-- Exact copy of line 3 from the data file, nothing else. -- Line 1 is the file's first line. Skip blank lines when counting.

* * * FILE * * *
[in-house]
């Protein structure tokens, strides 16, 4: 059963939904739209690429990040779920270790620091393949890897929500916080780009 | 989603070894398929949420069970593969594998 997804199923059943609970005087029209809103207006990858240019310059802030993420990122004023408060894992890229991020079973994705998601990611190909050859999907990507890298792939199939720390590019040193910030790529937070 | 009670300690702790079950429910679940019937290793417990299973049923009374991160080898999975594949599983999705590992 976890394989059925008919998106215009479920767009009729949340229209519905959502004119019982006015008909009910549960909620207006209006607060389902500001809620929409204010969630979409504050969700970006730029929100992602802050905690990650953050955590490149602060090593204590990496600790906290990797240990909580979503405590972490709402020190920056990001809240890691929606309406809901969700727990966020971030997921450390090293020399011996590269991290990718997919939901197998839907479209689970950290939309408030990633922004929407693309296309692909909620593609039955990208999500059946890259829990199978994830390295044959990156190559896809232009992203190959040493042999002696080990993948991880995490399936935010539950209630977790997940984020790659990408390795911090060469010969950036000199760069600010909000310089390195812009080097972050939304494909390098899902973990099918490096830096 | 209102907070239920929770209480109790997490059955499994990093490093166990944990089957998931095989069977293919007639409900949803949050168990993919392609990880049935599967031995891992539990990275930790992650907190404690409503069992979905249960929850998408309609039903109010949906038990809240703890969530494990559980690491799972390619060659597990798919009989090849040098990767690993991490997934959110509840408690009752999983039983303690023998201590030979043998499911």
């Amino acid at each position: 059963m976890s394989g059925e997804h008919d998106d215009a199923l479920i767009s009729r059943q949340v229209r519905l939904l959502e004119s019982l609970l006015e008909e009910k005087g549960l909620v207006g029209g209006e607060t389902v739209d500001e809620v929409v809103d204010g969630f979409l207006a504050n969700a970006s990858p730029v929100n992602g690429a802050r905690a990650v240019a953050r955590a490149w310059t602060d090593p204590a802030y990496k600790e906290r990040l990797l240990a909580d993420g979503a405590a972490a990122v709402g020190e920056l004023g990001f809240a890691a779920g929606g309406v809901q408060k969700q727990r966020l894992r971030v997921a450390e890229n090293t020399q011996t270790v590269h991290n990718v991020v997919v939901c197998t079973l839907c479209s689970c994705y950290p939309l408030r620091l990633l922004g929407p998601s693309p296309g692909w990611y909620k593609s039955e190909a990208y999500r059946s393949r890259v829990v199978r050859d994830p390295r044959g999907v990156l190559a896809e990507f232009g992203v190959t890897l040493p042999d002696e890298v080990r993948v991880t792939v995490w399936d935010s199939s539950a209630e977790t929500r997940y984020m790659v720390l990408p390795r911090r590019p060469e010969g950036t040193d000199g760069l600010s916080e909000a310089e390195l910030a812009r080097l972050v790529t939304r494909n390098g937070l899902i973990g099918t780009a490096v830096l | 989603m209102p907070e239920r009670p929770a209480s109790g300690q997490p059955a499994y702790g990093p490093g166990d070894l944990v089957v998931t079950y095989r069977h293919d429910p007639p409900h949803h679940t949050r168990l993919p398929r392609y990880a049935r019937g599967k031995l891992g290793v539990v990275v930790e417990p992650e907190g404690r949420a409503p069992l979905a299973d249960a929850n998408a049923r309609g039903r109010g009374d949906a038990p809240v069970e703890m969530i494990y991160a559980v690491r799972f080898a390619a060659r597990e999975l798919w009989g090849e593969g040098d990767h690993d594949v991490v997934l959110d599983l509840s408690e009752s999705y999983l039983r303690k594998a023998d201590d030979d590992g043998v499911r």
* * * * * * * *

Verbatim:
């Amino acid at each position: 059963m976890s394989g059925e997804h008919d998106d215009a199923l479920i767009s009729r059943q949340v229209r519905l939904l959502e004119s019982l609970l006015e008909e009910k005087g549960l909620v207006g029209g209006e607060t389902v739209d500001e809620v929409v809103d204010g969630f979409l207006a504050n969700a970006s990858p730029v929100n992602g690429a802050r905690a990650v240019a953050r955590a490149w310059t602060d090593p204590a802030y990496k600790e906290r990040l990797l240990a909580d993420g979503a405590a972490a990122v709402g020190e920056l004023g990001f809240a890691a779920g929606g309406v809901q408060k969700q727990r966020l894992r971030v997921a450390e890229n090293t020399q011996t270790v590269h991290n990718v991020v997919v939901c197998t079973l839907c479209s689970c994705y950290p939309l408030r620091l990633l922004g929407p998601s693309p296309g692909w990611y909620k593609s039955e190909a990208y999500r059946s393949r890259v829990v199978r050859d994830p390295r044959g999907v990156l190559a896809e990507f232009g992203v190959t890897l040493p042999d002696e890298v080990r993948v991880t792939v995490w399936d935010s199939s539950a209630e977790t929500r997940y984020m790659v720390l990408p390795r911090r590019p060469e010969g950036t040193d000199g760069l600010s916080e909000a310089e390195l910030a812009r080097l972050v790529t939304r494909n390098g937070l899902i973990g099918t780009a490096v830096l | 989603m209102p907070e239920r009670p929770a209480s109790g300690q997490p059955a499994y702790g990093p490093g166990d070894l944990v089957v998931t079950y095989r069977h293919d429910p007639p409900h949803h679940t949050r168990l993919p398929r392609y990880a049935r019937g599967k031995l891992g290793v539990v990275v930790e417990p992650e907190g404690r949420a409503p069992l979905a299973d249960a929850n998408a049923r309609g039903r109010g009374d949906a038990p809240v069970e703890m969530i494990y991160a559980v690491r799972f080898a390619a060659r597990e999975l798919w009989g090849e593969g040098d990767h690993d594949v991490v997934l959110d599983l509840s408690e009752s999705y999983l039983r303690k594998a023998d201590d030979d590992g043998v499911r």